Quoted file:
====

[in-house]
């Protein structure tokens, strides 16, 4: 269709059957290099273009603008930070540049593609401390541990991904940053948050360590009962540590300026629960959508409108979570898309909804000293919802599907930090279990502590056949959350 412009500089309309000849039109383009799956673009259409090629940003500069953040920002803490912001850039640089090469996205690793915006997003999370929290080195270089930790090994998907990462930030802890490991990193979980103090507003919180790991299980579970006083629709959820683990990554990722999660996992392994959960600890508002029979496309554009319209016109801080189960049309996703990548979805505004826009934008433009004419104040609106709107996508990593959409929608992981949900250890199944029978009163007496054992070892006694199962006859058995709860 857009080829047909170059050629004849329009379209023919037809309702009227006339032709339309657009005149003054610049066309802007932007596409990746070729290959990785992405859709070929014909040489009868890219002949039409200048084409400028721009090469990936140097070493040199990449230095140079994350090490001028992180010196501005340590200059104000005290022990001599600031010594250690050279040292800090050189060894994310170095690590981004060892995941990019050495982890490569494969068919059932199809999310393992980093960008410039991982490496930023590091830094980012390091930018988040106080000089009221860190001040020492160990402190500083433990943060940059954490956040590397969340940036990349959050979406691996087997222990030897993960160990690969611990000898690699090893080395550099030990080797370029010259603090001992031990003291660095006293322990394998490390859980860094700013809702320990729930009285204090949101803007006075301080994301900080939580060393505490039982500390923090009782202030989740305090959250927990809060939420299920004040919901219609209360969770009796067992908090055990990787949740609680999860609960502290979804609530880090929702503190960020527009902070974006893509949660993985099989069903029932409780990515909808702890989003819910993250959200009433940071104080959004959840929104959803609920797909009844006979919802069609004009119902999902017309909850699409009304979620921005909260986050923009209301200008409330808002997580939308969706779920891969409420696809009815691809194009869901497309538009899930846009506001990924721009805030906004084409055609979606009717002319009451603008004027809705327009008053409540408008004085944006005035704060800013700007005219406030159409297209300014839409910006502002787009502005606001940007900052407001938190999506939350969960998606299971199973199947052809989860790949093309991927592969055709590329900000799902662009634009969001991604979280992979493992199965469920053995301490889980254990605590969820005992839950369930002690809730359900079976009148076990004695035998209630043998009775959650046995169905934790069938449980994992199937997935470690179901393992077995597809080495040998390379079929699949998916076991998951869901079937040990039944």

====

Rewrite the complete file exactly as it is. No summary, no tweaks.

[in-house]
């Protein structure tokens, strides 16, 4: 269709059957290099273009603008930070540049593609401390541990991904940053948050360590009962540590300026629960959508409108979570898309909804000293919802599907930090279990502590056949959350 412009500089309309000849039109383009799956673009259409090629940003500069953040920002803490912001850039640089090469996205690793915006997003999370929290080195270089930790090994998907990462930030802890490991990193979980103090507003919180790991299980579970006083629709959820683990990554990722999660996992392994959960600890508002029979496309554009319209016109801080189960049309996703990548979805505004826009934008433009004419104040609106709107996508990593959409929608992981949900250890199944029978009163007496054992070892006694199962006859058995709860 857009080829047909170059050629004849329009379209023919037809309702009227006339032709339309657009005149003054610049066309802007932007596409990746070729290959990785992405859709070929014909040489009868890219002949039409200048084409400028721009090469990936140097070493040199990449230095140079994350090490001028992180010196501005340590200059104000005290022990001599600031010594250690050279040292800090050189060894994310170095690590981004060892995941990019050495982890490569494969068919059932199809999310393992980093960008410039991982490496930023590091830094980012390091930018988040106080000089009221860190001040020492160990402190500083433990943060940059954490956040590397969340940036990349959050979406691996087997222990030897993960160990690969611990000898690699090893080395550099030990080797370029010259603090001992031990003291660095006293322990394998490390859980860094700013809702320990729930009285204090949101803007006075301080994301900080939580060393505490039982500390923090009782202030989740305090959250927990809060939420299920004040919901219609209360969770009796067992908090055990990787949740609680999860609960502290979804609530880090929702503190960020527009902070974006893509949660993985099989069903029932409780990515909808702890989003819910993250959200009433940071104080959004959840929104959803609920797909009844006979919802069609004009119902999902017309909850699409009304979620921005909260986050923009209301200008409330808002997580939308969706779920891969409420696809009815691809194009869901497309538009899930846009506001990924721009805030906004084409055609979606009717002319009451603008004027809705327009008053409540408008004085944006005035704060800013700007005219406030159409297209300014839409910006502002787009502005606001940007900052407001938190999506939350969960998606299971199973199947052809989860790949093309991927592969055709590329900000799902662009634009969001991604979280992979493992199965469920053995301490889980254990605590969820005992839950369930002690809730359900079976009148076990004695035998209630043998009775959650046995169905934790069938449980994992199937997935470690179901393992077995597809080495040998390379079929699949998916076991998951869901079937040990039944």